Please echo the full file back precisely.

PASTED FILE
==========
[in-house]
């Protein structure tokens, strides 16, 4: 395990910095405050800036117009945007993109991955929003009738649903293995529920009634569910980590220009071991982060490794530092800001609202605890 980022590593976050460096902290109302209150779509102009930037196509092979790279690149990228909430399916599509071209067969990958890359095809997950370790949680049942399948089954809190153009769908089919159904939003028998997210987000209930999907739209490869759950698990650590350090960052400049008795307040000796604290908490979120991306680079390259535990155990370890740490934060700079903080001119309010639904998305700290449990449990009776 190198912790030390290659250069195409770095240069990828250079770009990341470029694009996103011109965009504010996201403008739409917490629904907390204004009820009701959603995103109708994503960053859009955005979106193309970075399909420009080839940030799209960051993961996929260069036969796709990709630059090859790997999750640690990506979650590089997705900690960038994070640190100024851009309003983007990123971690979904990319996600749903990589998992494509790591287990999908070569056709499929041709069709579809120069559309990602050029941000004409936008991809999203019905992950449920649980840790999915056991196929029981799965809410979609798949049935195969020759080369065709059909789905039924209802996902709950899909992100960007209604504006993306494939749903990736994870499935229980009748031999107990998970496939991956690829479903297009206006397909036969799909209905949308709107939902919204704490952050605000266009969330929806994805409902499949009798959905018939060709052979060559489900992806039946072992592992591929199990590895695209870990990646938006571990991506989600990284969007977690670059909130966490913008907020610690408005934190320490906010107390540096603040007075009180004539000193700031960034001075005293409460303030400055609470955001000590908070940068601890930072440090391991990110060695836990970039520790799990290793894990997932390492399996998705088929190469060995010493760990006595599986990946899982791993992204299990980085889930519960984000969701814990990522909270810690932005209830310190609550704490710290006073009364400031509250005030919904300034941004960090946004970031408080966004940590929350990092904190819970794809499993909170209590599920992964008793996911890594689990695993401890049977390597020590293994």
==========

[in-house]
């Protein structure tokens, strides 16, 4: 395990910095405050800036117009945007993109991955929003009738649903293995529920009634569910980590220009071991982060490794530092800001609202605890 980022590593976050460096902290109302209150779509102009930037196509092979790279690149990228909430399916599509071209067969990958890359095809997950370790949680049942399948089954809190153009769908089919159904939003028998997210987000209930999907739209490869759950698990650590350090960052400049008795307040000796604290908490979120991306680079390259535990155990370890740490934060700079903080001119309010639904998305700290449990449990009776 190198912790030390290659250069195409770095240069990828250079770009990341470029694009996103011109965009504010996201403008739409917490629904907390204004009820009701959603995103109708994503960053859009955005979106193309970075399909420009080839940030799209960051993961996929260069036969796709990709630059090859790997999750640690990506979650590089997705900690960038994070640190100024851009309003983007990123971690979904990319996600749903990589998992494509790591287990999908070569056709499929041709069709579809120069559309990602050029941000004409936008991809999203019905992950449920649980840790999915056991196929029981799965809410979609798949049935195969020759080369065709059909789905039924209802996902709950899909992100960007209604504006993306494939749903990736994870499935229980009748031999107990998970496939991956690829479903297009206006397909036969799909209905949308709107939902919204704490952050605000266009969330929806994805409902499949009798959905018939060709052979060559489900992806039946072992592992591929199990590895695209870990990646938006571990991506989600990284969007977690670059909130966490913008907020610690408005934190320490906010107390540096603040007075009180004539000193700031960034001075005293409460303030400055609470955001000590908070940068601890930072440090391991990110060695836990970039520790799990290793894990997932390492399996998705088929190469060995010493760990006595599986990946899982791993992204299990980085889930519960984000969701814990990522909270810690932005209830310190609550704490710290006073009364400031509250005030919904300034941004960090946004970031408080966004940590929350990092904190819970794809499993909170209590599920992964008793996911890594689990695993401890049977390597020590293994």